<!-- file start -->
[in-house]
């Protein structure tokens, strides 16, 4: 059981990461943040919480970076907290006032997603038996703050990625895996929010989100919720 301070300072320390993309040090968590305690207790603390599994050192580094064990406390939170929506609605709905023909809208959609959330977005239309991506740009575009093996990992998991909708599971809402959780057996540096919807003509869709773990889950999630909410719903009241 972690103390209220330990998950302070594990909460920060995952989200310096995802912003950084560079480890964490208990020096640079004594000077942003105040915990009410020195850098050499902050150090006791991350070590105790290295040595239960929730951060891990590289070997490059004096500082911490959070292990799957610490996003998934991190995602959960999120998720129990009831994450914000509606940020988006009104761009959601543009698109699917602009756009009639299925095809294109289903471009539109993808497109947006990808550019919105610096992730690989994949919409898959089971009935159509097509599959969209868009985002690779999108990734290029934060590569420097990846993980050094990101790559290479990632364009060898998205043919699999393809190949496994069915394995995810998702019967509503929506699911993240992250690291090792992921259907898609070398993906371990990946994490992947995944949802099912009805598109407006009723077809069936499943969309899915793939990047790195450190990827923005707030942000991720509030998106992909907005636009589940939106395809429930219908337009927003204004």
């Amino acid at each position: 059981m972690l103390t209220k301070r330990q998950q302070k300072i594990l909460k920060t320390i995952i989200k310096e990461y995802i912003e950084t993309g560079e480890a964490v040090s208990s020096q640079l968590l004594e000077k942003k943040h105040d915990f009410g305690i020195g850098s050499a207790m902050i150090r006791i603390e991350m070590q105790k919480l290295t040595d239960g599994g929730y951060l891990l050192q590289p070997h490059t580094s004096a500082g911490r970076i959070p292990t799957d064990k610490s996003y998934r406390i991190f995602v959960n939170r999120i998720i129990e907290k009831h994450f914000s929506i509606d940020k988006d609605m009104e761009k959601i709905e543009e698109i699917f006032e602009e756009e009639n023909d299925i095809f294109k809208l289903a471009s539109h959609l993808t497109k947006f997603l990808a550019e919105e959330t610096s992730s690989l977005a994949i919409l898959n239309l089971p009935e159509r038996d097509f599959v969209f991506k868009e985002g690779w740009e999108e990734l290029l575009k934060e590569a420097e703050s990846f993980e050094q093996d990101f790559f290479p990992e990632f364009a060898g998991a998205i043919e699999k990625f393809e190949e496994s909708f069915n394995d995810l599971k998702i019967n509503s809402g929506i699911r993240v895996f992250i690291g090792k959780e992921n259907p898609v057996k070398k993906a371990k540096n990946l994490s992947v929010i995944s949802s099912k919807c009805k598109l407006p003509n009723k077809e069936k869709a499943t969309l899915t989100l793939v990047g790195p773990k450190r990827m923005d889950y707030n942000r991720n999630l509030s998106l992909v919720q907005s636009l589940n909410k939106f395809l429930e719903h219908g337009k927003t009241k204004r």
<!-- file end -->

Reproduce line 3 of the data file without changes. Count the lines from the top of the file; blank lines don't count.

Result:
């Amino acid at each position: 059981m972690l103390t209220k301070r330990q998950q302070k300072i594990l909460k920060t320390i995952i989200k310096e990461y995802i912003e950084t993309g560079e480890a964490v040090s208990s020096q640079l968590l004594e000077k942003k943040h105040d915990f009410g305690i020195g850098s050499a207790m902050i150090r006791i603390e991350m070590q105790k919480l290295t040595d239960g599994g929730y951060l891990l050192q590289p070997h490059t580094s004096a500082g911490r970076i959070p292990t799957d064990k610490s996003y998934r406390i991190f995602v959960n939170r999120i998720i129990e907290k009831h994450f914000s929506i509606d940020k988006d609605m009104e761009k959601i709905e543009e698109i699917f006032e602009e756009e009639n023909d299925i095809f294109k809208l289903a471009s539109h959609l993808t497109k947006f997603l990808a550019e919105e959330t610096s992730s690989l977005a994949i919409l898959n239309l089971p009935e159509r038996d097509f599959v969209f991506k868009e985002g690779w740009e999108e990734l290029l575009k934060e590569a420097e703050s990846f993980e050094q093996d990101f790559f290479p990992e990632f364009a060898g998991a998205i043919e699999k990625f393809e190949e496994s909708f069915n394995d995810l599971k998702i019967n509503s809402g929506i699911r993240v895996f992250i690291g090792k959780e992921n259907p898609v057996k070398k993906a371990k540096n990946l994490s992947v929010i995944s949802s099912k919807c009805k598109l407006p003509n009723k077809e069936k869709a499943t969309l899915t989100l793939v990047g790195p773990k450190r990827m923005d889950y707030n942000r991720n999630l509030s998106l992909v919720q907005s636009l589940n909410k939106f395809l429930e719903h219908g337009k927003t009241k204004r």